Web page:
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The Page Object pattern

· Web Dev Zone

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In the realm of acceptance testing, a possibility for hooking into the application and exercising it end-to-end is to work through a user interface, which nowadays is in more and more cases web-based.

The Page Object pattern is a way to model pages (intended as screens) of a web application as independent objects, and give them several responsibilities:

  • hiding references to HTML element and the DOM, encapsulating the various queries performed by CSS selector or XPath.
  • Providing higher-level operations than the exposure of elements: for example, filling a form with a single method that contains default values for most of the inputs.
  • Extracting frequently made assertions in public methods.
  • Transitioning to the represented page or to a new one; in the latter case, also returning a new Page Object, possibly a different one.

All these responsibilities are extracted and encapsulated in the Page Object to keep actual tests shorter and easier to maintain: the assumption is that an higher-level set of operations like login, posting messages and making assertions will change less frequently and severely than the HTML content of the page.

Technically speaking

The examples I'll make are based on PHPUnit_Selenium, but any library that uses Selenium or other browser drivers works in the same way. In some languages like Java, the Selenium bindings offer utilities for injecting the driver and elements references directly as fields of the object, but it's not necessary to have support from the library to implement this pattern.

Page Objects compose a Session or Driver (depending on which language you are using) or Testcase object, the topmost object available: in theory they can call anything on it, but their job is to hide that global object from the tests.

A Page Object will extract Element objects from this Facade to perform operations on them, but also encapsulate direct calls to any Selenium-related machinery. One class for every type of page is common.

A practical example

In this example, we use two page objects to test a login mechanism:

  • AuthenticationPage provides the capability to login, by compiling the form and submitting it.
  • WelcomePage models the welcome page and adds a page-specific assertion.

This is the test:

class Tests_PageObjectTest extends Tests_Selenium2TestCase_BaseTestCase
    public function testAPageInteractsWithElementsExposingAnHigherLevelApi()
        $page = new Tests_AuthenticationPage($this);
        $welcomePage = $page->username('TestUser')
        $welcomePage->assertWelcomeIs('Welcome, TestUser!');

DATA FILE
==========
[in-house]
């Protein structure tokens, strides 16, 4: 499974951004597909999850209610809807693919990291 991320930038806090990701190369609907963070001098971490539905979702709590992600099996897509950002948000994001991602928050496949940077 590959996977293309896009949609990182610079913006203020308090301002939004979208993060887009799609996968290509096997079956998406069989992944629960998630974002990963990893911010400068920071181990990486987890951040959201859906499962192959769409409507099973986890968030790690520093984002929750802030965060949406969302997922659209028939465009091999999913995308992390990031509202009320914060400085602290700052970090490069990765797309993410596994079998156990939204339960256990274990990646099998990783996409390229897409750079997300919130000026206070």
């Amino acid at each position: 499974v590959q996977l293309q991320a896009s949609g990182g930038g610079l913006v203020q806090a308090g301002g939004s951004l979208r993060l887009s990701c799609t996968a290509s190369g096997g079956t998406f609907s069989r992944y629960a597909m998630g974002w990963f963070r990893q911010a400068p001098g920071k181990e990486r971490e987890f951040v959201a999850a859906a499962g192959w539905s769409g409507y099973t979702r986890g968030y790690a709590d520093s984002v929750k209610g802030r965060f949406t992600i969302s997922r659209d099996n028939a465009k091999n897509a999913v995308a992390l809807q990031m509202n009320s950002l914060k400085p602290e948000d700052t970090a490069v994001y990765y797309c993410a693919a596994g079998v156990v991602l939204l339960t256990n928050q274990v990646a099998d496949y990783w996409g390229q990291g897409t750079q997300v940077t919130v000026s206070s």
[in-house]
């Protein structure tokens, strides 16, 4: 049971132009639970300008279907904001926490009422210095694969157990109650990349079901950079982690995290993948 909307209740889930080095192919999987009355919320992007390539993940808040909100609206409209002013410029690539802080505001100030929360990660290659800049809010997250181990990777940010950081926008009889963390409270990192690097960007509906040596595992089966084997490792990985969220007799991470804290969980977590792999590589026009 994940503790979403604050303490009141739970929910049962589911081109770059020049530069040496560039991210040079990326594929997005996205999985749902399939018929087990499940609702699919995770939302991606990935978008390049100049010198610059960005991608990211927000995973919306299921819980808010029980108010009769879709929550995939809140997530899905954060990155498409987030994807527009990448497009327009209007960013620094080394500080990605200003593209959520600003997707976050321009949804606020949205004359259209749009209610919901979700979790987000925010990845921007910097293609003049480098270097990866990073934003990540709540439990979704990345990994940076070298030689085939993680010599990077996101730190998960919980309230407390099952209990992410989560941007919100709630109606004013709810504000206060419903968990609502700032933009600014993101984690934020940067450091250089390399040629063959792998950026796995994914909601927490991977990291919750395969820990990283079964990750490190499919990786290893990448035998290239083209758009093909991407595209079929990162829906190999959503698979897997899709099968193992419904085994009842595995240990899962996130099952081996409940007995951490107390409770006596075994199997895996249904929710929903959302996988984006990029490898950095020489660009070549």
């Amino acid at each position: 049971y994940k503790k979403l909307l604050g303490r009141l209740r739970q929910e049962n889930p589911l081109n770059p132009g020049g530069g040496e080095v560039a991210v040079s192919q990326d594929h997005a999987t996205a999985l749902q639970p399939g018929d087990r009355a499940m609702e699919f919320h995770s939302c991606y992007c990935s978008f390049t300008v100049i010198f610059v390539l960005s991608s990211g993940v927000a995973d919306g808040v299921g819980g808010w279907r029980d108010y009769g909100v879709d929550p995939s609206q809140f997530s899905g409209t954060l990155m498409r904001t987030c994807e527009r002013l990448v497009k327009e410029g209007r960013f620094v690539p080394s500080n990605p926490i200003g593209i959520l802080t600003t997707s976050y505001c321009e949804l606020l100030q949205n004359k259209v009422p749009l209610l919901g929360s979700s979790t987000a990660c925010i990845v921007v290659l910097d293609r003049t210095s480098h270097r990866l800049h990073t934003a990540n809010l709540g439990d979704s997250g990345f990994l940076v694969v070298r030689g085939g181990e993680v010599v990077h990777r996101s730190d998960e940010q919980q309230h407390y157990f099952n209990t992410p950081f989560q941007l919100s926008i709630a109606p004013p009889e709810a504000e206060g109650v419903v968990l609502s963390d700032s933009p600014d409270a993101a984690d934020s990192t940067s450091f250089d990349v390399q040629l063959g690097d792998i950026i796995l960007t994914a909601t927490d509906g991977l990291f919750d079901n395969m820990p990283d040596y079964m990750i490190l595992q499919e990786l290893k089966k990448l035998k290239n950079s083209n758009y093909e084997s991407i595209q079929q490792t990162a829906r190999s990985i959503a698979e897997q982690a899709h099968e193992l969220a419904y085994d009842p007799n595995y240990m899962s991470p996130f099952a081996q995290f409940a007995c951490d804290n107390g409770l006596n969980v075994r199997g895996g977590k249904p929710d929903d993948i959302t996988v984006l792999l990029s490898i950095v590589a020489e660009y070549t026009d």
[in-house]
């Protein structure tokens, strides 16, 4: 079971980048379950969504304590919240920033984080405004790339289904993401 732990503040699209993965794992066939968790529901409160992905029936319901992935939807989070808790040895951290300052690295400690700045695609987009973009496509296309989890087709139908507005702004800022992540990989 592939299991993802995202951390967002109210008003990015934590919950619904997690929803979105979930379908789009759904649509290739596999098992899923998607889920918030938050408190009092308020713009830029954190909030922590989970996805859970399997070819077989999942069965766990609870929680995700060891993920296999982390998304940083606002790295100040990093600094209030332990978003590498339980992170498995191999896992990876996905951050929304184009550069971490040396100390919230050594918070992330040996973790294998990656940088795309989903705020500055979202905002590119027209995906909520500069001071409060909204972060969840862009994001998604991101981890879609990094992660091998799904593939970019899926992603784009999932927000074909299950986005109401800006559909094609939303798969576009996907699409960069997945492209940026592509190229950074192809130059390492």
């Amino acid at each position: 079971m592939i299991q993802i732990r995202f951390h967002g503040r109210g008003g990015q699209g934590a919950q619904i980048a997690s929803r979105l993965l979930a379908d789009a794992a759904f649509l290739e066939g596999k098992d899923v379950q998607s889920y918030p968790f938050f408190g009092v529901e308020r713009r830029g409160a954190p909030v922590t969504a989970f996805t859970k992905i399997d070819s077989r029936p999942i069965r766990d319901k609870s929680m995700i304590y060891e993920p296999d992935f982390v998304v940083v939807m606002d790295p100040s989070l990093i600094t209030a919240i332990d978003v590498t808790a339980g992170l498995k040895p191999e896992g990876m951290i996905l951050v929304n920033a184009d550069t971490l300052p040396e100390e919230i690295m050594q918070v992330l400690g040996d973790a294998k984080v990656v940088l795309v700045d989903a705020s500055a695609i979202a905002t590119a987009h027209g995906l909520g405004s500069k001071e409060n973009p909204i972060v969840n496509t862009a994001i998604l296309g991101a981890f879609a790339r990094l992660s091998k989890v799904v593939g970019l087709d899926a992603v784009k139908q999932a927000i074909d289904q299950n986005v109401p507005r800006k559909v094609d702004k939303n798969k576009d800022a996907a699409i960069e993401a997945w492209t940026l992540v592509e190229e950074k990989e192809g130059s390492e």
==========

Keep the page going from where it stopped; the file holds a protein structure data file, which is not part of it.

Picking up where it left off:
while these are the two classes implementing the pattern:

class Tests_AuthenticationPage
    public function __construct($test)
        $this->usernameInput = $test->byName('username');
        $this->passwordInput = $test->byName('password');
        $this->test = $test;

    public function username($value)
        return $this;

    public function password($value)
        return $this;

    public function submit()
        return new Tests_WelcomePage($this->test);

class Tests_WelcomePage
    public function __construct($test)
        $this->header = $test->byCssSelector('h2');
        $this->test = $test;
    public function assertWelcomeIs($text)
        $this->test->assertRegExp("/$text/", $this->header->text());

It's now very easy to write a new test using the Page Objects, covering for example a wrong username or password case. In the case of already existing tests, they become a lot shorter and their language is related to the domain and concepts that the user works with, not on HTML elements and synchronization directly.

Another possibility, not shown here for the lack of necessity, could be handy: implicit waits and other means for synchronization can be hidden by the Page Objects, centralizing this kind of boilerplate code.


An application driver layer (that works through an UI) exposes primitives at an higher level of abstraction than HTML element manipulation, but this intermediate level is easy to introduce and removes most of the duplication related to Selenium (or your tool for driving browsers and UIs).

Page Objects preserve user experience and movement through screens alternated by actions. If this level is not sufficient to remove duplication from tests, you can abstract even more and extract given/when/then methods, like:

$this->postMessage('My title', 'lorem ipsu....);
$this->assertMessagePresentInHomepage('My title');


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